A Russian revival of enthusiasm for the results of the Stalin-Hitler pact has other sinister nuances. As seen in the European Parliament elections in recent days, ultra-right parties are gaining popularity among protesters against the global financial crisis, as alternatives to socialists and other traditional leftists. Moscow, birthplace of a "red-brown" alliance in the 1990s, uniting Communists and neo-Nazis on a Jew-baiting platform, may now see the ultra-nationalist parties in Western Europe as more certain supporters for its "principles" than the discredited left.
Most dangerous, however, is the new Russian approval for Nazi Germany's 1939 demands that Danzig and East Prussia be united with Germany. Nazi exploitation of Germans outside their political control--in the Saar, Rhineland, Austria, and Sudetenland (the pretext for Munich), before 1939--has a direct parallel in Russian manipulation of "its" co-ethnics in Ukraine, Moldova, the Baltic states, and other former colonial possessions of the Soviet empire.
The baneful character of the "ethnic unification" trope is nowhere more visible than in the Balkans. On Thursday, June 4, William Montgomery, a former U.S. diplomat in the region, published an op-ed in the New York Times disclosing a dismaying agenda. According to Montgomery, "an increase in violence against Kosovo Serbs" is inevitable, since Serbia refuses to recognize the Kosovo Republic. That all disorders in Kosovo, since the Kosovar declaration of independence more than a year ago, have been a product of Serbian intrigues, escaped the commentator's notice. According to Montgomery, Serbia is "trapped" into supporting its co-ethnics outside its territory, "to prevent a nationalist backlash while trying to move toward the E.U." The former diplomat wrote that benign Serbian intentions, and forecasted bad behavior by the Albanians, would result in "partition [of Kosovo] between the Albanians and Serbs." Like Putin in Abkhazia and South Ossetia, Serbian aggressors must get their way.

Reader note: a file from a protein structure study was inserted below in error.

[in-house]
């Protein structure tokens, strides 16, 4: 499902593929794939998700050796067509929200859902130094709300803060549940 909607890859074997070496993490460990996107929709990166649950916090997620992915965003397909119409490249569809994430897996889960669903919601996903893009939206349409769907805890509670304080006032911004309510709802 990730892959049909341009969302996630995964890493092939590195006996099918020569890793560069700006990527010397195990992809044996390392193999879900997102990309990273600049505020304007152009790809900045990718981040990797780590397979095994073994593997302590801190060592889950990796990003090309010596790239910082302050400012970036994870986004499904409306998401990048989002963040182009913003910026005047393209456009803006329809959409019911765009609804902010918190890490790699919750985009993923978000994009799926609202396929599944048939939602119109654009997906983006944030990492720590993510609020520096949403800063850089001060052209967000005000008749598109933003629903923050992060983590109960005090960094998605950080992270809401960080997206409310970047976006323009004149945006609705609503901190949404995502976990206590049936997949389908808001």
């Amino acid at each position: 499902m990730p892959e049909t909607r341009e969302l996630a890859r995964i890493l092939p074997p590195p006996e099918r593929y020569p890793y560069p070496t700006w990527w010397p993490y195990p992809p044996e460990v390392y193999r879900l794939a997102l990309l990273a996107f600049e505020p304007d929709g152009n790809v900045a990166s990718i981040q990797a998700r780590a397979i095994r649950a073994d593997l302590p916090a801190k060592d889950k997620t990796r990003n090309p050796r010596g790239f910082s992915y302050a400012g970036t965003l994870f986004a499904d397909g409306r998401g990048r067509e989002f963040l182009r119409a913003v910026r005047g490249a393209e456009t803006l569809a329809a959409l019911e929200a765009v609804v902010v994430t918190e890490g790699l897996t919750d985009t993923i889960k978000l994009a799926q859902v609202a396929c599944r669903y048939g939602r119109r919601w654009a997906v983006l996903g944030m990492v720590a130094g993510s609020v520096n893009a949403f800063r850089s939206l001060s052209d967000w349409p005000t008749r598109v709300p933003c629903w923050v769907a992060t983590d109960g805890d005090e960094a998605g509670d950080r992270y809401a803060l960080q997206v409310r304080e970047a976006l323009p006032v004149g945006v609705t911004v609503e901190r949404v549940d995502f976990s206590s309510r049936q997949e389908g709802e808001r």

Montgomery went on to propose other novel and, frankly, outrageous options in the Balkans. These include letting the so-called "Republika Srpska" or "Serbian Republic," carved out of Bosnia-Herzegovina at the price of hundreds of thousands of dead, raped, and displaced Bosnian Muslims, Croats, and others, hold a referendum on independence. Montgomery suggested the West should be ready "to use military force" to impose permanent partition on Bosnia and Kosovo.
Russia and its allies are bent on regaining a zone of control made possible by Stalin's friendship with Hitler, using Hitler's own favorite method -- mobilizing "their" people abroad. How will the democracies react to these moves toward the restoration of Russian imperial dominance? The Sarajevo daily Oslobodjenje (Liberation) marked the two decades since Poland achieved its freedom from Russian intimidation by reprinting a poster from the historic election, showing Gary Cooper, as Marshal Will Kane in High Noon, wearing a Solidarity badge and carrying the weapon of the ballot. The past and present victims of reanimated totalitarian expansionism still look to America for help. Unfortunately, the spirit of Will Kane appears as dead as the actor who played him.
Stephen Schwartz is a frequent contributor to THE WEEKLY STANDARD.